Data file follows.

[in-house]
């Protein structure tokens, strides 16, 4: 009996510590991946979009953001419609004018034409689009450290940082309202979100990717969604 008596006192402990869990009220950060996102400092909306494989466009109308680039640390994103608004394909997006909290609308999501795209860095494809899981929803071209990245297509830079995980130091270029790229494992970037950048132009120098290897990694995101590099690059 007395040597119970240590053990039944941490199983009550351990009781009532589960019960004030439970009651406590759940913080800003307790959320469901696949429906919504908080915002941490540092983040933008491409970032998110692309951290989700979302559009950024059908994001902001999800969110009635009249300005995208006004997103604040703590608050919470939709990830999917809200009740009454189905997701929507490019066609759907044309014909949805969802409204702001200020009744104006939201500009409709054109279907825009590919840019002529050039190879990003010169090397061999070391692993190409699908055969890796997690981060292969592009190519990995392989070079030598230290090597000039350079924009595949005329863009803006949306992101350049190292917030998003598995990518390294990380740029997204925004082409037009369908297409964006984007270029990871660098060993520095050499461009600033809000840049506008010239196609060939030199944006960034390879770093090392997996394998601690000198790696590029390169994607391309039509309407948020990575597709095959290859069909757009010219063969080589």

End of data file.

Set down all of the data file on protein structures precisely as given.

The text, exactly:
[in-house]
């Protein structure tokens, strides 16, 4: 009996510590991946979009953001419609004018034409689009450290940082309202979100990717969604 008596006192402990869990009220950060996102400092909306494989466009109308680039640390994103608004394909997006909290609308999501795209860095494809899981929803071209990245297509830079995980130091270029790229494992970037950048132009120098290897990694995101590099690059 007395040597119970240590053990039944941490199983009550351990009781009532589960019960004030439970009651406590759940913080800003307790959320469901696949429906919504908080915002941490540092983040933008491409970032998110692309951290989700979302559009950024059908994001902001999800969110009635009249300005995208006004997103604040703590608050919470939709990830999917809200009740009454189905997701929507490019066609759907044309014909949805969802409204702001200020009744104006939201500009409709054109279907825009590919840019002529050039190879990003010169090397061999070391692993190409699908055969890796997690981060292969592009190519990995392989070079030598230290090597000039350079924009595949005329863009803006949306992101350049190292917030998003598995990518390294990380740029997204925004082409037009369908297409964006984007270029990871660098060993520095050499461009600033809000840049506008010239196609060939030199944006960034390879770093090392997996394998601690000198790696590029390169994607391309039509309407948020990575597709095959290859069909757009010219063969080589």